Those comments from “subzeror” are a disgrace. I accept that a busy PR team will prioritise queries from journalists with the biggest audience. As a reporter, I’ve been on both ends of that. But to say that “I’m not sure that we could have the same level of trust in them or that they are going to properly understand what is appropriate to cover” is rubbish. Likewise, “I do not think it is acceptable to walk up to a politician to ask their opinion about XYZ”.

    Politicians are elected and accountable to the people. Of course a journalist, blogger, or anyone else for that matter should be allowed to ask them questions. And local government PR people are paid by the taxpayer to serve their interests, not to spin news to a clique of friendly hacks.

    Reply
  4. Vicky Sargent

    Can I recommend a recent study by Networked Neighbourhoods (http://networkedneighbourhoods.com) that looked at three neighbourhood sites in London and concluded that these site ‘serve to enhance the sense of belonging, democratic influence, neighbourliness and involvement in their area’. and, crucially for council officers and elected members, ‘Participants claim more positive attitudes towards public agencies where representatives of those agencies are engaging online’. Work I’ve been involved in with Socitm, the council IT/web management body, shows that councils find social and online media difficult and many have defaulted to blocking staff access to it at work – not a helpful start where officers are keen to engage. Generally speaking there is a huge range of responses by councils to social media, and often by different departments within the same council. Many web teams, for example, are using Twitter, Facebook and contacts with hyperlocal websites extremely effectively to communicate (and discuss!) service disruptions with their residents during the recent snowy weather.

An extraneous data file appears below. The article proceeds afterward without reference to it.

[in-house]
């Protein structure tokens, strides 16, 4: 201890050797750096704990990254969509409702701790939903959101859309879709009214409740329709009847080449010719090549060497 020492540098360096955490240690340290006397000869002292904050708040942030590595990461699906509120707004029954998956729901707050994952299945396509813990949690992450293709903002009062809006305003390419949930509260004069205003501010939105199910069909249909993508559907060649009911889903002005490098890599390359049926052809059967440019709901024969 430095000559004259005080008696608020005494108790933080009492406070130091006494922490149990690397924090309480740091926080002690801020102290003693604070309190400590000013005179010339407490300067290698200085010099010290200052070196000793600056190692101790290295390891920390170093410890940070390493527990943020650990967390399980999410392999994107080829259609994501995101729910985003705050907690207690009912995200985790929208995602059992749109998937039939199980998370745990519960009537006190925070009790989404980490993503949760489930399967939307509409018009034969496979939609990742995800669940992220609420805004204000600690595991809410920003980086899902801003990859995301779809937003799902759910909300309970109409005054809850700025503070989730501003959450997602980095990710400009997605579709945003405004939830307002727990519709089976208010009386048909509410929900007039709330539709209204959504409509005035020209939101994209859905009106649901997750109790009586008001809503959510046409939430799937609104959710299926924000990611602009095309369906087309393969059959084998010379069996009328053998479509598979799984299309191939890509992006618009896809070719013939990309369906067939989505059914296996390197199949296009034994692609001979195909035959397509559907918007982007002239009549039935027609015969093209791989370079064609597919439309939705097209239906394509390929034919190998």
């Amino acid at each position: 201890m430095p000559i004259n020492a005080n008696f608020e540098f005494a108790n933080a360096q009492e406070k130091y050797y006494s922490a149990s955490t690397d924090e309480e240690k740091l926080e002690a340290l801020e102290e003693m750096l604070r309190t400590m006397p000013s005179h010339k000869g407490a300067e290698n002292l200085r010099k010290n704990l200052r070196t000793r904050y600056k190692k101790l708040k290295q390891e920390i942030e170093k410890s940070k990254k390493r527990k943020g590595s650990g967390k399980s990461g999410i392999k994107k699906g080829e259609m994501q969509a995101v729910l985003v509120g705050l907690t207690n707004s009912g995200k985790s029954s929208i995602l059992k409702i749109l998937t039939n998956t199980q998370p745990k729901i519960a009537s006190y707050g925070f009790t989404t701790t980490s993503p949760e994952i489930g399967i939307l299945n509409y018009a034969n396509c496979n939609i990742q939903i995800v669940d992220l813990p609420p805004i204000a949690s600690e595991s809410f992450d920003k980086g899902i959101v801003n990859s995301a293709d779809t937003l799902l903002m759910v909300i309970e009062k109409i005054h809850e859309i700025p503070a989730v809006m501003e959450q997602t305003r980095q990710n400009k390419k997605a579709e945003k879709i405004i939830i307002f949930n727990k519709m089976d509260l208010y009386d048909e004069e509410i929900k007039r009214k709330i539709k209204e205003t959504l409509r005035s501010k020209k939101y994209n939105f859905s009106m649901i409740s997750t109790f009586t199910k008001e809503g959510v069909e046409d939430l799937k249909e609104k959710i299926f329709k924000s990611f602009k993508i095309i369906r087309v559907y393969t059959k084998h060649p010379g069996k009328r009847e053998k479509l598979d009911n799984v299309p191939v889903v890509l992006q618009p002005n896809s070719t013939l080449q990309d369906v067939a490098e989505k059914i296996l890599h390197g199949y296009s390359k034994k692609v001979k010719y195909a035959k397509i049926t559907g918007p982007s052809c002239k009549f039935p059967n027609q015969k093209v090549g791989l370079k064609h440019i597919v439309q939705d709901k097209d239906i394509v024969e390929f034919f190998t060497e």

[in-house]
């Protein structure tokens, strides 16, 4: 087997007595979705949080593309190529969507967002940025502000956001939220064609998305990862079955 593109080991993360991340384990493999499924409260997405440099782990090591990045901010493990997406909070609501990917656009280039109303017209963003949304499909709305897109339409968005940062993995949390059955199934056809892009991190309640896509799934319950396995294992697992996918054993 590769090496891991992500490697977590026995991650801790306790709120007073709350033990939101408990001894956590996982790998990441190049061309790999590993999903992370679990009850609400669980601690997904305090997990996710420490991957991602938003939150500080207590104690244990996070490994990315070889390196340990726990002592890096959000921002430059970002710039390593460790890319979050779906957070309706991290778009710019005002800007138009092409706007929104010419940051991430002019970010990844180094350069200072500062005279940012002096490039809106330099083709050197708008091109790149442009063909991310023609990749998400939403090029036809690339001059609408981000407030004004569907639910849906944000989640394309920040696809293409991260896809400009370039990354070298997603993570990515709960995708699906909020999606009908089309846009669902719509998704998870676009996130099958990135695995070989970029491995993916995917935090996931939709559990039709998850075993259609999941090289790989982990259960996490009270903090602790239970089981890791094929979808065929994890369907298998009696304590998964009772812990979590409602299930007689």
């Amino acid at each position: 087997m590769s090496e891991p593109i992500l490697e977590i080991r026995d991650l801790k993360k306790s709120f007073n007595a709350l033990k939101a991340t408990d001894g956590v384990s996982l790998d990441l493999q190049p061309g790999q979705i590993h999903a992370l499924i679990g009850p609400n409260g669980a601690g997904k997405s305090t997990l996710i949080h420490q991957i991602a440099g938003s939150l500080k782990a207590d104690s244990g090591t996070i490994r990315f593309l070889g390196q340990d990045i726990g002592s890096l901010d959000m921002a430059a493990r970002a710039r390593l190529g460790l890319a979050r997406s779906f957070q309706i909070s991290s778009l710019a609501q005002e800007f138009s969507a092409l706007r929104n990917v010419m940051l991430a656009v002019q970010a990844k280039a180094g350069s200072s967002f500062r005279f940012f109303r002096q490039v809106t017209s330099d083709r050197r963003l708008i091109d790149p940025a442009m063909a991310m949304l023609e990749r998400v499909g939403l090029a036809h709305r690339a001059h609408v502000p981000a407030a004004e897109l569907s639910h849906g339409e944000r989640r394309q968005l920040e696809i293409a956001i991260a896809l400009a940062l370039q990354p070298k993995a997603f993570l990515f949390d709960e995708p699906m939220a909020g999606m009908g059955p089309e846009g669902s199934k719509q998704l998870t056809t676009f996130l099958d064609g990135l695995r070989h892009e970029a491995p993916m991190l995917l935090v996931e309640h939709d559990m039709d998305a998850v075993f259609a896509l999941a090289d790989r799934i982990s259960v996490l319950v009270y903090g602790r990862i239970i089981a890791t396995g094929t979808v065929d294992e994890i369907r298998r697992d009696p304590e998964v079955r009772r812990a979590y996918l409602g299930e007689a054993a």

Reply
    1. Paul Bradshaw

      Thanks – I do think some councils do this particularly well. I notice in Walsall they are particularly interested in the fact that blogs are very well integrated with Facebook, and allow them to reach parts of the population that newspapers and broadcast media do not.

      Reply
  5. cleland thom

    One of the issues here is aluded to in your last sentence, Paul: Have you experienced similar problems as a journalist.

    It comes down to a difficult issue these days: ‘What’s a journalist?’

    Obviously, Hedy, the person mentioned above, is. And Coleen Rooney is (Hmm,).

    But does it follow that any and every citizen journalst and hyperlocal blogger should have the same press facilities as a properly trained, card carrying journo?

    If the answer is ‘yes’, that raises big issues about security – can anyone claiming to be a journalist walk up to a politician without being through the proper Press Card checks?

    And there’s implications for councils – how can they afford to employ enough press officers to cope with the increased demand?